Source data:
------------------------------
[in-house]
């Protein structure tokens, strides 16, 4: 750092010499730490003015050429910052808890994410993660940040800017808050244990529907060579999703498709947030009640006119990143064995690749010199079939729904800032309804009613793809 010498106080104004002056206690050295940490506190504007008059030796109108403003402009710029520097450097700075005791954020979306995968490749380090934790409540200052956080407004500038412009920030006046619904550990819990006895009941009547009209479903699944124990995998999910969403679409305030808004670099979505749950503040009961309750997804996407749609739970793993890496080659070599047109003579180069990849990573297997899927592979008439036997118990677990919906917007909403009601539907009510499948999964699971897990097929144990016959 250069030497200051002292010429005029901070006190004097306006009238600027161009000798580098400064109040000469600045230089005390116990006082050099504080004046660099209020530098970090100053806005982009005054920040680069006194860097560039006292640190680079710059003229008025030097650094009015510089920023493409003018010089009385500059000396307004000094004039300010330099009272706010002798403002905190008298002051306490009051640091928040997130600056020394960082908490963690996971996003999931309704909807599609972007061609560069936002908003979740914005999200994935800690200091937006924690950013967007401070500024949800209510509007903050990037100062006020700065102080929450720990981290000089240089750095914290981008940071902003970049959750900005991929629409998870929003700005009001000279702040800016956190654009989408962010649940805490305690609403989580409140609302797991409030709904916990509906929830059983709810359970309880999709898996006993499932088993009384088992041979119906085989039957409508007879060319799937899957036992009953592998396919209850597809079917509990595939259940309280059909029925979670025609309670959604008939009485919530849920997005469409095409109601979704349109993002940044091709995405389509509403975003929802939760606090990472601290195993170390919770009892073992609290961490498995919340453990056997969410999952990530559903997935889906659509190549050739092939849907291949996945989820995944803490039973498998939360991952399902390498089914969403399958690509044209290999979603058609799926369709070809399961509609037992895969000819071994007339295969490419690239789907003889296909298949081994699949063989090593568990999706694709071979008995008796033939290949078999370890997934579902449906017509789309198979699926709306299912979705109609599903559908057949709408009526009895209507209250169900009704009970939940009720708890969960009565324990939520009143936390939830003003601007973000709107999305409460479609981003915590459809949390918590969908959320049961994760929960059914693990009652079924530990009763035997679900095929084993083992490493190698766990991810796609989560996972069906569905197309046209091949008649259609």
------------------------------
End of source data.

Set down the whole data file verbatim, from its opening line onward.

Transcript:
[in-house]
């Protein structure tokens, strides 16, 4: 750092010499730490003015050429910052808890994410993660940040800017808050244990529907060579999703498709947030009640006119990143064995690749010199079939729904800032309804009613793809 010498106080104004002056206690050295940490506190504007008059030796109108403003402009710029520097450097700075005791954020979306995968490749380090934790409540200052956080407004500038412009920030006046619904550990819990006895009941009547009209479903699944124990995998999910969403679409305030808004670099979505749950503040009961309750997804996407749609739970793993890496080659070599047109003579180069990849990573297997899927592979008439036997118990677990919906917007909403009601539907009510499948999964699971897990097929144990016959 250069030497200051002292010429005029901070006190004097306006009238600027161009000798580098400064109040000469600045230089005390116990006082050099504080004046660099209020530098970090100053806005982009005054920040680069006194860097560039006292640190680079710059003229008025030097650094009015510089920023493409003018010089009385500059000396307004000094004039300010330099009272706010002798403002905190008298002051306490009051640091928040997130600056020394960082908490963690996971996003999931309704909807599609972007061609560069936002908003979740914005999200994935800690200091937006924690950013967007401070500024949800209510509007903050990037100062006020700065102080929450720990981290000089240089750095914290981008940071902003970049959750900005991929629409998870929003700005009001000279702040800016956190654009989408962010649940805490305690609403989580409140609302797991409030709904916990509906929830059983709810359970309880999709898996006993499932088993009384088992041979119906085989039957409508007879060319799937899957036992009953592998396919209850597809079917509990595939259940309280059909029925979670025609309670959604008939009485919530849920997005469409095409109601979704349109993002940044091709995405389509509403975003929802939760606090990472601290195993170390919770009892073992609290961490498995919340453990056997969410999952990530559903997935889906659509190549050739092939849907291949996945989820995944803490039973498998939360991952399902390498089914969403399958690509044209290999979603058609799926369709070809399961509609037992895969000819071994007339295969490419690239789907003889296909298949081994699949063989090593568990999706694709071979008995008796033939290949078999370890997934579902449906017509789309198979699926709306299912979705109609599903559908057949709408009526009895209507209250169900009704009970939940009720708890969960009565324990939520009143936390939830003003601007973000709107999305409460479609981003915590459809949390918590969908959320049961994760929960059914693990009652079924530990009763035997679900095929084993083992490493190698766990991810796609989560996972069906569905197309046209091949008649259609």